The September contract for benchmark US sweet, light crudes set records for the top intraday trading and closing prices, while natural gas for the same month soared to a 9-month high during the first week of August.
The Aug. 1 death of Saudi Arabia's King Fahd bin Abdul Aziz initially drove crude futures prices to new highs, despite the smooth succession of Crown Prince Abdullah bin Abdulaziz al-Saud to the throne. But energy prices continued to escalate amid concerns about the industry's ability to meet growing energy demand in the fourth quarter and into 2006, especially with several recent refinery problems in the US. "Although crude oil prices have averaged nearly $50/bbl over the past year, global demand, and the US economy in particular, have remained quite resilient," said Robert S. Morris, Banc of America Securities, New York.
The September crude contract shot up to a record of $62.30/bbl in intraday trading on the New York Mercantile Exchange immediately following Fahd's death. It settled at $61.57/bbl on Aug. 1, up by $1 for the day and the highest closing for a front-month contract in the 22 years NYMEX has traded crude futures. Energy prices continued to climb Aug. 2, with September crude futures finishing at a new high of $61.89/bbl on traders' expectations of a continued falloff in US crude inventories.
However, the Energy Information Administration said Aug. 3 that commercial US crude stocks rose for the first time in 5 weeks, up by 200,000 bbl to 318 million bbl during the week ended July 29. Distillate fuel inventories were up by 1.5 million bbl to 127.3 million bbl during the same period, with a sharp increase in diesel fuel more than compensating for a decline in heating oil. Gasoline stocks plunged by 4 million bbl to 205.2 million bbl, indicating continued strong demand.
The September crude price then dropped to $60.86/bbl on NYMEX, but not before hitting an intraday price record of $62.50/bbl. However, it sagged to $61.38/bbl on Aug. 4, as natural gas for September delivery escalated to $8.69/MMbtu during trading before pulling back to $8.47/MMbtu, the highest closing price since last November for a front-month contract and up by 12¢ for the day. Both contracts continued to climb Aug. 5 to new highs of $62.31/bbl for crude and $8.70/MMbtu for natural gas.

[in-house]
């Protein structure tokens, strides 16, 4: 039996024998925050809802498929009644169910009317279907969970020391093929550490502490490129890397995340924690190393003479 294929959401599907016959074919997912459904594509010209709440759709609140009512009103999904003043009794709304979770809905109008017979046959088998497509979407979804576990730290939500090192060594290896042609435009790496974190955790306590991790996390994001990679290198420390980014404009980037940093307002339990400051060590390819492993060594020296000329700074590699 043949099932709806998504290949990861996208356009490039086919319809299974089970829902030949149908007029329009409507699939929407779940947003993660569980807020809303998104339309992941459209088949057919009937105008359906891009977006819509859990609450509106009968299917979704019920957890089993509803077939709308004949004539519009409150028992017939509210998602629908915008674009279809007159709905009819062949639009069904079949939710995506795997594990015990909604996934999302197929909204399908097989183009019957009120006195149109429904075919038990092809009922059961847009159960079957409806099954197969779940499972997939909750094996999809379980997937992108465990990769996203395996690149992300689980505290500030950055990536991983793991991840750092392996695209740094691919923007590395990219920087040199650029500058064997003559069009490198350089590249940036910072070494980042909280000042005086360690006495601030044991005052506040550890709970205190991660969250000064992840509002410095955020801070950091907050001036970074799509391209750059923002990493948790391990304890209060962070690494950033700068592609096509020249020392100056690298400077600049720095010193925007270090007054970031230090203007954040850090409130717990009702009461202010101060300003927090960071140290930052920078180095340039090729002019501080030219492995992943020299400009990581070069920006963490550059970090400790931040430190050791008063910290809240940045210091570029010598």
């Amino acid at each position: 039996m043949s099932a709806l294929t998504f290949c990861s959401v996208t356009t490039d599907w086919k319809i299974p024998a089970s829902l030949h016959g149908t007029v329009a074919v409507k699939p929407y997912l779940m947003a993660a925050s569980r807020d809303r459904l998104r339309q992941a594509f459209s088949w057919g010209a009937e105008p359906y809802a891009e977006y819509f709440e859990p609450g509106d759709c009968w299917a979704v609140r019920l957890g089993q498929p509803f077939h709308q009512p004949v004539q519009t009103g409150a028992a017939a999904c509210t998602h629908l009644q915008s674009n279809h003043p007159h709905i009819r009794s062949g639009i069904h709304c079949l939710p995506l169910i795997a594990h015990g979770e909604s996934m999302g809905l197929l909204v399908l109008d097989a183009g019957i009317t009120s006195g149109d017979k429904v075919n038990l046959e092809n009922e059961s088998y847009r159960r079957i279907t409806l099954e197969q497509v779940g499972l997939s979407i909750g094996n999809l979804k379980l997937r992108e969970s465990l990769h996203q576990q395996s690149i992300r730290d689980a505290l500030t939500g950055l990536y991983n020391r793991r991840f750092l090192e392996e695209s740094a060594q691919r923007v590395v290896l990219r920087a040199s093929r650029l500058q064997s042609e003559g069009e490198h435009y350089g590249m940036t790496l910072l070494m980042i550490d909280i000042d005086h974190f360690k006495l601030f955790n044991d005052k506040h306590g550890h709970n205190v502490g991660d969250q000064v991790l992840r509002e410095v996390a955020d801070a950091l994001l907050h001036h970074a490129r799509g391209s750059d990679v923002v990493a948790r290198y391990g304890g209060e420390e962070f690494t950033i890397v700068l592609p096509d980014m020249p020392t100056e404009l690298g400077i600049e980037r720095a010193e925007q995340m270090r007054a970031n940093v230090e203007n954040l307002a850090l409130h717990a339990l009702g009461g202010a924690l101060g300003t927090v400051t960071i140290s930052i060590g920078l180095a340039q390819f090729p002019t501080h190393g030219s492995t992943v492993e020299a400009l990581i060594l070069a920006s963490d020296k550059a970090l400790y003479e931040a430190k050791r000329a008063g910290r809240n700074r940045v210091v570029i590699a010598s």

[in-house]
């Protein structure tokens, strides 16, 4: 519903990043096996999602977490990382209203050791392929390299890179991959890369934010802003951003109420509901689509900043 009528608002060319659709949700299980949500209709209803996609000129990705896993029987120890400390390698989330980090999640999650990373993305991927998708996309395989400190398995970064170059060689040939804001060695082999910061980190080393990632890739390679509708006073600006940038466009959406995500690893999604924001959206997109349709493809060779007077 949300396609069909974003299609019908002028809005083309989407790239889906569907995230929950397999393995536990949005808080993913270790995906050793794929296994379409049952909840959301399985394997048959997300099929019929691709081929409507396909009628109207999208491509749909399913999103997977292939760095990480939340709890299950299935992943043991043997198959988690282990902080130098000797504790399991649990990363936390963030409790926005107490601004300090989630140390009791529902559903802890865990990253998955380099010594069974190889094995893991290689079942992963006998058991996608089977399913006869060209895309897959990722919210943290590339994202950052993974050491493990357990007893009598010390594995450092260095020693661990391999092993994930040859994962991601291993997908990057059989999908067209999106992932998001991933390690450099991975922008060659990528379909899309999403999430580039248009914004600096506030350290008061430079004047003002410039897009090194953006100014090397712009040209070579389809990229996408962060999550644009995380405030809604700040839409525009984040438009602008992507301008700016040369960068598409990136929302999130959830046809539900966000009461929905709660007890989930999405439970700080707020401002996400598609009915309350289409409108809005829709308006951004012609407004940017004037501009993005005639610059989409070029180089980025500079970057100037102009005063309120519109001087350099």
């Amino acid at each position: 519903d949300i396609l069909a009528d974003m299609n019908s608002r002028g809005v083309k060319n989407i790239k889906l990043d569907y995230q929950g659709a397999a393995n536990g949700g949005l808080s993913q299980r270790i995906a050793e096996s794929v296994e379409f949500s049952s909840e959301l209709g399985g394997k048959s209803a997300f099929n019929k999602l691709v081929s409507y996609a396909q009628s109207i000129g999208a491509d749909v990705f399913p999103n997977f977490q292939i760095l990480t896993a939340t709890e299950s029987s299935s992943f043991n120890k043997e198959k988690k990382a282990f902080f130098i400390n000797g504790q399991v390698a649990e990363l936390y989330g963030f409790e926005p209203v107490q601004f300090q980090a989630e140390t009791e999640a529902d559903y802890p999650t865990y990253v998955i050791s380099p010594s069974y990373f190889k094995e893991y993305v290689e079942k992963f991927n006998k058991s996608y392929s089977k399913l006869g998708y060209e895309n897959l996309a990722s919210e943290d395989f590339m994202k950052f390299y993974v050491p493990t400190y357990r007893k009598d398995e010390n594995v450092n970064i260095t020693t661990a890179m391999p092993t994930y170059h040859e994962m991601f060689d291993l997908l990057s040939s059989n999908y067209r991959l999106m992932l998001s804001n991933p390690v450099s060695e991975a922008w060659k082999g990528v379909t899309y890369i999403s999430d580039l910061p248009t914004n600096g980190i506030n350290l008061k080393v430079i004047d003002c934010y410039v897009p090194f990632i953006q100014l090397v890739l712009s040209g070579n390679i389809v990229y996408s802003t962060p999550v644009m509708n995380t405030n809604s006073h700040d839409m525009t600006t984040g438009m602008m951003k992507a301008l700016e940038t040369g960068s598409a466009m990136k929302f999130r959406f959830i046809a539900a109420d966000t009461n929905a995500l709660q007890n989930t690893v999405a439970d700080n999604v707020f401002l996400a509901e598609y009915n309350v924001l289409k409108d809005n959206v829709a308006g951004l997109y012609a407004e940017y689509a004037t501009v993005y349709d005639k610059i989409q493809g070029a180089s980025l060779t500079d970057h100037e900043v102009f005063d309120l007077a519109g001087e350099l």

Summer heat and humidity across much of the nation created more demand for air conditioning and for natural gas to fuel electric generators. Power grid operators from the Midwest to the Mid-Atlantic reported electricity demand on Aug. 3 exceeded the record high levels recorded the previous week.
In an Aug. 3 report, Paul Horsnell with Barclays Capital Inc. in London said he expects crude prices soon will test $65/bbl in the New York futures market. He noted that it was impossible at that time to buy futures contracts for benchmark US sweet, light crudes "for less than $60/bbl for any delivery date" through December 2011 on NYMEX. "Every 2006 delivery month is currently trading above $64, and a few months have already showed their head above $65. Further, the move up still has some impetus," he said.
Even with members of the Organization of Petroleum Exporting Countries producing at 25-year highs in a struggle to meet world demand, crude prices have increased by 40% this year.
"The oil system, both upstream and downstream, is being run close to sustainable limits, and the tensions created by the absence of slack are now the key driver of prices," Horsnell said. "The profusion of recent snags in the US refining system even suggests that, over time, the system is being pushed beyond its sustainable limits and, hence, that interruptions are becoming more likely."
However, analysts at Strategic Energy & Economic Research Inc. in Winchester, Mass., earlier reported, "Evidence is mounting that this year will see a significant drop in the level of demand growth. Previously, most forecasters projected that demand would grow by 1.5-2 million b/d this year, depending on their bullishness, but now it appears that the low end is the most likelyand may prove too optimistic."
SEER analysts noted, "Chinese demand growth has been quite anemic in the past 6 months, and expectations of higher growth in the second half of this year are based on assumptions which remain untested."
They said, "Fears that OPEC will be unable to meet fourth quarter demand rest heavily on bullish assumptions about both demand and non-OPEC supply and appear very unlikely to materialize."
(Online Aug. 8, 2005; author's e-mail: email@example.com)